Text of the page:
for (var cx = 0; cx < katet; cx++) {

                    var scy = sy + cy - half;
                    var scx = sx + cx - half;

                    if (scy >= 0 && scy < h && scx >= 0 && scx < w) {

                        var srcOff = (scy * w + scx) * 4;
                        var wt = weights[cy * katet + cx];

                        r += srcBuff[srcOff] * wt;
                        g += srcBuff[srcOff + 1] * wt;
                        b += srcBuff[srcOff + 2] * wt;
                        a += srcBuff[srcOff + 3] * wt;

            dstBuff[dstOff] = r * mix + srcBuff[dstOff] * (1 - mix);
            dstBuff[dstOff + 1] = g * mix + srcBuff[dstOff + 1] * (1 - mix);
            dstBuff[dstOff + 2] = b * mix + srcBuff[dstOff + 2] * (1 - mix)
            dstBuff[dstOff + 3] = srcBuff[dstOff + 3];

    ctx.putImageData(dstData, 0, 0);

The result of using this combination will be:


Depending on how much of the sharpening you want to add to the blend you can get result from default "blurry" to very sharp:

Suggestion 2 - low level algorithm implementation

If you want to get the best result quality-wise you'll need to go low-level and consider to implement for example this brand new algorithm to do this.

See Interpolation-Dependent Image Downsampling (2011) from IEEE.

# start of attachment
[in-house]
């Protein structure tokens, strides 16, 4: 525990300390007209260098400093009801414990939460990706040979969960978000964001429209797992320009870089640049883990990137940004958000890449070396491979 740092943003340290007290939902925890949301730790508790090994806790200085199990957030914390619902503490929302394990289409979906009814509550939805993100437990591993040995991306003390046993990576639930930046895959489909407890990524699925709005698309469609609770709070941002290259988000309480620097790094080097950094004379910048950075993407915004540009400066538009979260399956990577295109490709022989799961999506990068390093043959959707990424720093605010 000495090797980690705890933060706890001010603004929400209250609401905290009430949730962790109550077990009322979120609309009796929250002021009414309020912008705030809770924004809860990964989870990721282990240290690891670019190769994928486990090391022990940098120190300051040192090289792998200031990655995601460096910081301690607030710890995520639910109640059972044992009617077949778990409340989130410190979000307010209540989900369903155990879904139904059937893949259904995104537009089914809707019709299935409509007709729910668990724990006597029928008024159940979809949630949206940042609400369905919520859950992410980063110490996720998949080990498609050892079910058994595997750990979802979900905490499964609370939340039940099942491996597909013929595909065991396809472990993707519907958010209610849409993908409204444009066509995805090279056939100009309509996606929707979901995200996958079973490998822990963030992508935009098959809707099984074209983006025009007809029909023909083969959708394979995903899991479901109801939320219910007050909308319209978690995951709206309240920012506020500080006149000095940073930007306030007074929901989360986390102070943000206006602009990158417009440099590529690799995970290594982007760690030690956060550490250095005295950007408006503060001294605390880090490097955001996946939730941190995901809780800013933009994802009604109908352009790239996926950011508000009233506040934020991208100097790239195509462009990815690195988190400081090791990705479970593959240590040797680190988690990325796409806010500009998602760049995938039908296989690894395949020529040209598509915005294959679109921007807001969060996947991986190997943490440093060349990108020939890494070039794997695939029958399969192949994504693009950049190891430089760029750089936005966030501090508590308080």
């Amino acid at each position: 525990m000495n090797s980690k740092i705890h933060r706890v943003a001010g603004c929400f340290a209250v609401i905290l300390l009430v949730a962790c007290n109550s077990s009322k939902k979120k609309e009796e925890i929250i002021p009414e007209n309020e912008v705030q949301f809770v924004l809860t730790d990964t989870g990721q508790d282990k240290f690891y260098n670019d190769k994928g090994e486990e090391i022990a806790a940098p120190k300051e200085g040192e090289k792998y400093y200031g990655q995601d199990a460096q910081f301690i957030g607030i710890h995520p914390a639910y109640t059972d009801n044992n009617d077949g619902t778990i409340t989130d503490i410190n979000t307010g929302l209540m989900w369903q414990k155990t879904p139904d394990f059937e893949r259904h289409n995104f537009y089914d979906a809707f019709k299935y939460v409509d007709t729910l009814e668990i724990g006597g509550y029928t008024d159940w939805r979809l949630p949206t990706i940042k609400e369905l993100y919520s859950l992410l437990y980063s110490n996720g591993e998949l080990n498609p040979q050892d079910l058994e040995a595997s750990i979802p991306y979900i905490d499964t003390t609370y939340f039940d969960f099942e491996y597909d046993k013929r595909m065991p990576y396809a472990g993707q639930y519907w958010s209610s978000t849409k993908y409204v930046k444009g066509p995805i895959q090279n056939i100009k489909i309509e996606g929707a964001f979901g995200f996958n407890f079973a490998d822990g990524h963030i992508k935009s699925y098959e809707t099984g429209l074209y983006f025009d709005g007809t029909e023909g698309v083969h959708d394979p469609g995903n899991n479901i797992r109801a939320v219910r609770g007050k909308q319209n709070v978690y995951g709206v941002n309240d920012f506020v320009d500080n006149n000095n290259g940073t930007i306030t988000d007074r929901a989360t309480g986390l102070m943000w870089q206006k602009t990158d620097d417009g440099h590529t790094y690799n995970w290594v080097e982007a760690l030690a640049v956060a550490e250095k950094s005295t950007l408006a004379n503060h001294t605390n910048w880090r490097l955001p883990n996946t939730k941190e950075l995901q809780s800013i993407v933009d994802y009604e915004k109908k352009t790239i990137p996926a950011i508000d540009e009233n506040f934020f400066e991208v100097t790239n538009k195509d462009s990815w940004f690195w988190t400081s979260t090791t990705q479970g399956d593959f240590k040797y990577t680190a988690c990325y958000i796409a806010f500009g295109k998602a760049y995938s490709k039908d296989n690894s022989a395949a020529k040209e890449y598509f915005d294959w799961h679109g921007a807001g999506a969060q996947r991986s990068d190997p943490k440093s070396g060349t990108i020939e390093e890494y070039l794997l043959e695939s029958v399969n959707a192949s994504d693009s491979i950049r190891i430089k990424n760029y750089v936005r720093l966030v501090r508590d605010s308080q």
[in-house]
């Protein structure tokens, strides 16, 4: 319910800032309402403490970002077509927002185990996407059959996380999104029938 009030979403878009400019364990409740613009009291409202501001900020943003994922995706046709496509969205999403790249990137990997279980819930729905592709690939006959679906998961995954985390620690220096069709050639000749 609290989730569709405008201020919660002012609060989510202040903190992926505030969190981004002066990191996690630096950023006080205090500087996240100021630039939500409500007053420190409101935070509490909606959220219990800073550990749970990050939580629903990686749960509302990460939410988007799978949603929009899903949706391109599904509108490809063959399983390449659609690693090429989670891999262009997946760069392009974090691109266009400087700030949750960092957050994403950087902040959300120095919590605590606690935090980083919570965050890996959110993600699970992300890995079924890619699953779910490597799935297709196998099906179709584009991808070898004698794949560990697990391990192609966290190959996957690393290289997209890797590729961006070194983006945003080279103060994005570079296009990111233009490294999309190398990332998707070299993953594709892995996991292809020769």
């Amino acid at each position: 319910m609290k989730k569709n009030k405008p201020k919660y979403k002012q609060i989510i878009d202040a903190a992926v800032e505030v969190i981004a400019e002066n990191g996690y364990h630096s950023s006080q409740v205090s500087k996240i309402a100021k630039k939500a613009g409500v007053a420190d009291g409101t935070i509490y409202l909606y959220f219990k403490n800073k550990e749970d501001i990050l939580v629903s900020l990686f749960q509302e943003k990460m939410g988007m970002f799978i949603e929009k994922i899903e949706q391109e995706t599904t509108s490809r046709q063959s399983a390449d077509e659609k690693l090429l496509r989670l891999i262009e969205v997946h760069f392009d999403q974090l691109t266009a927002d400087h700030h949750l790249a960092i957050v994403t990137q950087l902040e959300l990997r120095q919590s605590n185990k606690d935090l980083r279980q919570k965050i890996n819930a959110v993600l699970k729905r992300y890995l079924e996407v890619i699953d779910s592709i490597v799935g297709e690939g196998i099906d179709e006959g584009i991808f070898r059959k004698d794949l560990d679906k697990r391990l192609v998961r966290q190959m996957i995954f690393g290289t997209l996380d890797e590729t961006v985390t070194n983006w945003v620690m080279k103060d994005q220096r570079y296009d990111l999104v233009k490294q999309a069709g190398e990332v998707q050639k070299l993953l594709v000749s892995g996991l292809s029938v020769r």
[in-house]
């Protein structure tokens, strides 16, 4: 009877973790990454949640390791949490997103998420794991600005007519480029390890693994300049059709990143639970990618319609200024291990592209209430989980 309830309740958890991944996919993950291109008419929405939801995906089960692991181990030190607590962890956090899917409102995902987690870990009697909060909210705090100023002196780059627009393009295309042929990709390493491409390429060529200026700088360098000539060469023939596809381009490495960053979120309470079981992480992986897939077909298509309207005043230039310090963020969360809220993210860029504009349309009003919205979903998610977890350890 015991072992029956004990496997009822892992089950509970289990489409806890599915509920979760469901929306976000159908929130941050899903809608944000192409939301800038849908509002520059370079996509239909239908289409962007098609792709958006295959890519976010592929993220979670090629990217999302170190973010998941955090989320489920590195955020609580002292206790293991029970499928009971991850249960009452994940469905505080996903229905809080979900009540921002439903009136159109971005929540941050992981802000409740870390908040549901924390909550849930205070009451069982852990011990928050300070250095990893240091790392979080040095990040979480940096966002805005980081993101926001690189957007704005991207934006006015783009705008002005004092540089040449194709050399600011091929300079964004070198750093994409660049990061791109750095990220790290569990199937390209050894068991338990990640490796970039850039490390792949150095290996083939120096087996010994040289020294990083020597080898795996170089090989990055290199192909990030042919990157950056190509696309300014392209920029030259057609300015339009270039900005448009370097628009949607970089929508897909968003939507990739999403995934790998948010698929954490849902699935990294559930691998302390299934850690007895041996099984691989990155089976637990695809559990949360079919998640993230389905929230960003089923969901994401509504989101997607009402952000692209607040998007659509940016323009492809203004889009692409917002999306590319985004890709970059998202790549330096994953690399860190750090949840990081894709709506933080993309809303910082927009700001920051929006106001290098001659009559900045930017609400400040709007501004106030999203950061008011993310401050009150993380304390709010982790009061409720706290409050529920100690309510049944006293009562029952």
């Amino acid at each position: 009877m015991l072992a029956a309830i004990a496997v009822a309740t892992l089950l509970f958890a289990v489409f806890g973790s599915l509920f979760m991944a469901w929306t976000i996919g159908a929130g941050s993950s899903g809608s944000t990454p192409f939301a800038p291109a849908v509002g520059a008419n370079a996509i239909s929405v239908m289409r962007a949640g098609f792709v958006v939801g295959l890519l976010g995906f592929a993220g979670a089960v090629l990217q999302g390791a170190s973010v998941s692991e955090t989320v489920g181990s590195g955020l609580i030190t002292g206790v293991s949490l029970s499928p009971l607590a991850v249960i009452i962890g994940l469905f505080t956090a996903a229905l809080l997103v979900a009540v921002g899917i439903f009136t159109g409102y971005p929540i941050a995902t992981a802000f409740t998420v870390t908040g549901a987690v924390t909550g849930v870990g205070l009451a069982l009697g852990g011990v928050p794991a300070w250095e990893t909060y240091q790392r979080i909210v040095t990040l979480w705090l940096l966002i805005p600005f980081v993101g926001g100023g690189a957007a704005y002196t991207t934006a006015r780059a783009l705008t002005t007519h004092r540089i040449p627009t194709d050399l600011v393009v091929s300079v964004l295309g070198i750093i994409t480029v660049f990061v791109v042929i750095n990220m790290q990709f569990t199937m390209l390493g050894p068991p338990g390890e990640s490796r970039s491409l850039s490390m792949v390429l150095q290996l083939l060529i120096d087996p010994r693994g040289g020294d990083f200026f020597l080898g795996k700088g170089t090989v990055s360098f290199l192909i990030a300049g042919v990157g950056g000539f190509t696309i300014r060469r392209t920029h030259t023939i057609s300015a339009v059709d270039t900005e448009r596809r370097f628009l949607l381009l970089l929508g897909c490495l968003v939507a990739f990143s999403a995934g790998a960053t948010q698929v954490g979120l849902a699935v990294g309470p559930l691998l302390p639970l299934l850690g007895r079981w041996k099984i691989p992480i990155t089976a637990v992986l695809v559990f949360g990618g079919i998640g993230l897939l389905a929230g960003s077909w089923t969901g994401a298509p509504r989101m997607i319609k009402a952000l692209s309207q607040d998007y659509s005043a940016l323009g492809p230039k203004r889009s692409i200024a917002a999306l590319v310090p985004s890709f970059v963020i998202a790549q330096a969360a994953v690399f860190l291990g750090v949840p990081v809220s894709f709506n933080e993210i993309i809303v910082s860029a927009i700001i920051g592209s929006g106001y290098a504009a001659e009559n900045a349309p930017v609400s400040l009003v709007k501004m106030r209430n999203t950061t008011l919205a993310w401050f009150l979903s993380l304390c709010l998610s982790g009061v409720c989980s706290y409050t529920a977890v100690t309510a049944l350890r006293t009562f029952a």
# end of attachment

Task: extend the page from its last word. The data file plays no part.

Here is a link to the paper in full (PDF).

There are no implementations of this algorithm in JavaScript AFAIK of at this time so you're in for a hand-full if you want to throw yourself at this task.

The essence is (excerpts from the paper):


An interpolation oriented adaptive down-sampling algorithm is proposed for low bit-rate image coding in this paper. Given an image, the proposed algorithm is able to obtain a low resolution image, from which a high quality image with the same resolution as the input image can be interpolated. Different from the traditional down-sampling algorithms, which are independent from the interpolation process, the proposed down-sampling algorithm hinges the down-sampling to the interpolation process. Consequently, the proposed down-sampling algorithm is able to maintain the original information of the input image to the largest extent. The down-sampled image is then fed into JPEG. A total variation (TV) based post processing is then applied to the decompressed low resolution image. Ultimately, the processed image is interpolated to maintain the original resolution of the input image. Experimental results verify that utilizing the downsampled image by the proposed algorithm, an interpolated image with much higher quality can be achieved. Besides, the proposed algorithm is able to achieve superior performance than JPEG for low bit rate image coding.

(see provided link for all details, formulas etc.)

Just my 2 cents regarding the divs option.

Famous/Infamous and SamsaraJS (and possibly others) use absolutely positioned non-nested divs (with non-trivial HTML/CSS content), combined with matrix2d/matrix3d for positioning and 2D/3D transformations, and achieve a stable 60FPS on moderate mobile hardware, so I'd argue against divs being a slow option.

There are plenty of screen recordings on Youtube and elsewhere, of high-performance 2D/3D stuff running in the browser with everything being an DOM element which you can Inspect Element on, at 60FPS (mixed with WebGL for certain effects, but not for the main part of the rendering).

javascript css html5 canvas html5-canvas